Some Books the Adamses Read during the Revolution ||facing ||
Mottin de La Balme's Essais sur l'équitation.
“We shall have all the Sages and Heroes of France here before long,” John Adams wryly observed to his wife at the beginning of a letter from Congress, 18 June 1777
(p. 267–268, below). Among other French soldiers of fortune whose arrival he reported was Capitaine Augustin Mottin
de La Balme, “a great Writer upon Horsemanship and Cavalry.” This officer had thoughtfully brought along with him a supply of his own books, and he presented copies of two of them to Adams, who La Balme knew was president of the Continental Board of War and who was at this time, whether or not La Balme knew it, an active collector of books on military science. The books presented were Essais sur l'équitation
. . . , Amsterdam and Paris, 1773, the titlepage of which is reproduced here, and Elémens de tactique pour la cavalerie
. . . , Paris, 1776. Both remain among John Adams' books in the Boston Public Library, along with other treatises attesting their owner's eagerness to become a military expert even though he never achieved his ambition to command troops in the field. La Balme, as things turned out, proved merely troublesome to Washington, did not last long as inspector of Continental cavalry, and wandered off to the Ohio country, where he was killed by Little Turtle's Indians in 1780.
Smollett's History of England.
History being so obviously in the making all around them during the campaigns of the Revolution, everyone in the Adams family read historical books with avidity. On 2 June 1777 John Quincy Adams, then going on ten, wrote his father: “I have Set myself a Stent, and determine to read the 3d volume [of Tobias Smollett's History of England
] Half out” by the end of the week; on the 8th he reported he had “almost” done so by spending several hours a day at his book instead of idling away his time on “Trifles and play” (p. 254–255
Charles Rollin's Method of Teaching and Studying the Belles Lettres
. Three days after Congress adopted the Declaration of Independence, John Adams sent his wife a long letter discussing the education of their children and particularly the best means of their acquiring a fluent and effective literary style. “There is a Book,” he wrote, “which I wish you owned, I mean Rollins Belles Letters, in which the Variations of Style” — the epistolary, the oratorical, the historical, &c. — “are explained” (7 July 1776
, p. 39–41, below). This three-volume work was procured (though precisely when is not known) in a copy of the sixth edition, London, 1769, and joined numerous other books by the very popular French writer Charles Rollin (1661–1741), concerning whom see Mrs. Adams' letter to her husband, 19 August 1774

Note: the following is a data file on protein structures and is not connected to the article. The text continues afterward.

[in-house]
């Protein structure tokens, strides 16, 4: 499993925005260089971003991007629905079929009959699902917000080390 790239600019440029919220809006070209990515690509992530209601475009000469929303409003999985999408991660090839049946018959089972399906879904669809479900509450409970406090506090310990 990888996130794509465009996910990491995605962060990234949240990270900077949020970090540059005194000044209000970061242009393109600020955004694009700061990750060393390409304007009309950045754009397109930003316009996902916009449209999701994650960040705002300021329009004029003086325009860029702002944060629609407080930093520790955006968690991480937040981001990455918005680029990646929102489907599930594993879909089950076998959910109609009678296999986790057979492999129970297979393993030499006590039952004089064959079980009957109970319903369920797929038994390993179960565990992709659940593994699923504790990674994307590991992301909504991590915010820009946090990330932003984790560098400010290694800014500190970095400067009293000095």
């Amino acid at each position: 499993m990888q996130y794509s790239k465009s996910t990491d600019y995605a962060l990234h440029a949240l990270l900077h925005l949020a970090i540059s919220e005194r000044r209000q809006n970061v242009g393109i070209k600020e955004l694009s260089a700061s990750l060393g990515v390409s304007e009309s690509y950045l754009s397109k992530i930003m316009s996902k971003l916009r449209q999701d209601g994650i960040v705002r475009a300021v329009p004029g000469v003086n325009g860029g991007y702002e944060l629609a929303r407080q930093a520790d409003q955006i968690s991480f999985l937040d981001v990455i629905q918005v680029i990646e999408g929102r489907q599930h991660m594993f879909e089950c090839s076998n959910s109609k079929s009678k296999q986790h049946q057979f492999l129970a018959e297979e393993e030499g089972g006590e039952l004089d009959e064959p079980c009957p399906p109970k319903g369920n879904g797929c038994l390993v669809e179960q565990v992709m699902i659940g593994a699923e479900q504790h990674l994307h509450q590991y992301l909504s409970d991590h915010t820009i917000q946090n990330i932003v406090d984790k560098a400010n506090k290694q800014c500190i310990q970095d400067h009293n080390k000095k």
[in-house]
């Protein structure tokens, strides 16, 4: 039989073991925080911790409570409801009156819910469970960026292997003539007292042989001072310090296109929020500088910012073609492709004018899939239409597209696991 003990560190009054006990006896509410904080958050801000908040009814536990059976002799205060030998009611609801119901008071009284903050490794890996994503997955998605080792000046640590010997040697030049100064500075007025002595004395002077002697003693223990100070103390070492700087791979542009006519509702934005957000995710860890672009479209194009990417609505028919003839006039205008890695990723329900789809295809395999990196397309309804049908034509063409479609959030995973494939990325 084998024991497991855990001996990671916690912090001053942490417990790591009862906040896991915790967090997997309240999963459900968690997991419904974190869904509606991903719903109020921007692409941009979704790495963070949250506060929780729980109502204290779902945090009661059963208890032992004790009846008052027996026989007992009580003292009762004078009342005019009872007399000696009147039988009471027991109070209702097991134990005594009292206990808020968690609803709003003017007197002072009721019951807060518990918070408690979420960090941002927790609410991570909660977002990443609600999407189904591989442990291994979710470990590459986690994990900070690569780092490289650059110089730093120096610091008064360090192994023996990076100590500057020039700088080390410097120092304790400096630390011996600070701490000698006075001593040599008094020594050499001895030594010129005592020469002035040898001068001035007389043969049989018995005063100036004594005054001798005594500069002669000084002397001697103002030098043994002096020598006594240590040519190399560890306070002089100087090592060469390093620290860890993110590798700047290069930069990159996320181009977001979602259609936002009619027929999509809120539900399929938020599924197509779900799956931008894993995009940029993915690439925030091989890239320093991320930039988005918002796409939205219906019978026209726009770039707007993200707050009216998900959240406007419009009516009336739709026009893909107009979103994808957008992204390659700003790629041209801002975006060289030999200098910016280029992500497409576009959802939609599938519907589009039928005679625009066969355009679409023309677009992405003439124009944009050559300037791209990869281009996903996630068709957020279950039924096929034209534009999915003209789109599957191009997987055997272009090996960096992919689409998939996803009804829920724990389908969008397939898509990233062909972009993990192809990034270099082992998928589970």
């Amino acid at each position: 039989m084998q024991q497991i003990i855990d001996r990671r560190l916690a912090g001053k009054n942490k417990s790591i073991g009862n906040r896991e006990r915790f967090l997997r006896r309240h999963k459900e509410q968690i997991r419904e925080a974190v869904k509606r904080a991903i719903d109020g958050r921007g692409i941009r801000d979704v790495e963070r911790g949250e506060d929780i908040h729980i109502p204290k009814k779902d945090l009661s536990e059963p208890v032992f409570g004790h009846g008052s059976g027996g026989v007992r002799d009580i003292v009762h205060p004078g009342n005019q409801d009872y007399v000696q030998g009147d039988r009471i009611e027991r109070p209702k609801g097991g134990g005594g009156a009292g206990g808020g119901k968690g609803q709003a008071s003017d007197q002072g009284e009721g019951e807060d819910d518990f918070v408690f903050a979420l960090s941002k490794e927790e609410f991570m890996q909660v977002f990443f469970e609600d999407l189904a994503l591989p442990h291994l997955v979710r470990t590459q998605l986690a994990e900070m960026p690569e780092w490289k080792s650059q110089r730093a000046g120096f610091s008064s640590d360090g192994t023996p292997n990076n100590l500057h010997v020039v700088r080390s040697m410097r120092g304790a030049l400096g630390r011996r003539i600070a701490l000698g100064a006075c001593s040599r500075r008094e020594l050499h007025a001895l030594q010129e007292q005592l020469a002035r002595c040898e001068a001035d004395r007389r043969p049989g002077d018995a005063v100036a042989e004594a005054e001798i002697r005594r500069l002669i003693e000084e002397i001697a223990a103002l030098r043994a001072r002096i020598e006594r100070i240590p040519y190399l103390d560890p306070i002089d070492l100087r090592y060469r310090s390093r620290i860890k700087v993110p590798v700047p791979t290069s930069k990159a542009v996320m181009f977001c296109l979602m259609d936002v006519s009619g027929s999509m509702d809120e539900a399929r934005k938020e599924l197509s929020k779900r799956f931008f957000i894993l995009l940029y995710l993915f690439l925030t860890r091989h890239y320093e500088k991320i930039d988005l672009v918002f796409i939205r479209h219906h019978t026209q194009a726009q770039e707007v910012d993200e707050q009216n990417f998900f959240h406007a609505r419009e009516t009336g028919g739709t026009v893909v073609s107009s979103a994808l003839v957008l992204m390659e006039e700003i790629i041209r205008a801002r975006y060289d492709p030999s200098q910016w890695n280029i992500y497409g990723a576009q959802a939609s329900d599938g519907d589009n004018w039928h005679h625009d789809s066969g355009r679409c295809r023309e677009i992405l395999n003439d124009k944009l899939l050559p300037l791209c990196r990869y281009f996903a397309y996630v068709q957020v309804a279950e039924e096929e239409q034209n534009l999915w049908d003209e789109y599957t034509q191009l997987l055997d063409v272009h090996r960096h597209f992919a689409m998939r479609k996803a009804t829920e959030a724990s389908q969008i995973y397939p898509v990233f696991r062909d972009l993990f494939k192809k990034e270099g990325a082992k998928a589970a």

In 1748 the London printer-publisher Robert Dodsley issued The Preceptor
, with a very long subtitle and a list of the contents on the titlepage (here illustrated), aiming to furnish in two stout volumes and numerous engraved plates “A General Course of Education” embodying “THE FIRST PRINCIPLES OF POLITE LEARNING” in all fields, from “Reading
, and Writing Letters
” through “Arithmetic
,” “Natural History
,” and “Trade
,” to “Human Life
.” Dr. Samuel Johnson wrote the preface, and various sections were prepared by good authorities under Dodsley's
editorship. The volumes contain both expository essays and illustrative readings in the subjects dealt with, and the work as a whole forms a remarkable compendium of human knowledge at the time that deserved and obtained wide circulation and long use in schools and homes. The present edition, it will be noted, is the fifth, published in 1769. John Adams discovered The Preceptor
when he was in college, and in a diary entry of 5 June 1771 he put down a reminder to himself: “I hope I shall not forget to purchase these Preceptors, and to make my Sons transcribe this Treatise on Logick entirely with their own Hands, in fair Characters, as soon as they can write, in order to imprint it on their Memories. Nor would it hurt my Daughter to do the same” (
Diary and Autobiography
). In his letter to Mrs. Adams about their children's education, 7 July 1776, Adams recommended their reading particular letters of Pliny the Younger and John Gay, to be found in The Preceptor
, as models of epistolary style, which should always be “simple, natural, easy, and familiar” (p. 39–41
, below). In the set of The Preceptor
now among the Adams books in the Boston Public Library, the first volume is a replacement copy, but on a flyleaf in the second volume appears the inscription “Abigail Adams 1772” in the round formal hand John Adams used for special occasions. This must indicate that he promptly carried out the intent of his diary entry in 1771 and then gave the books to his wife because she was the principal instructress of their young children.
Courtesy of the Boston Public Library.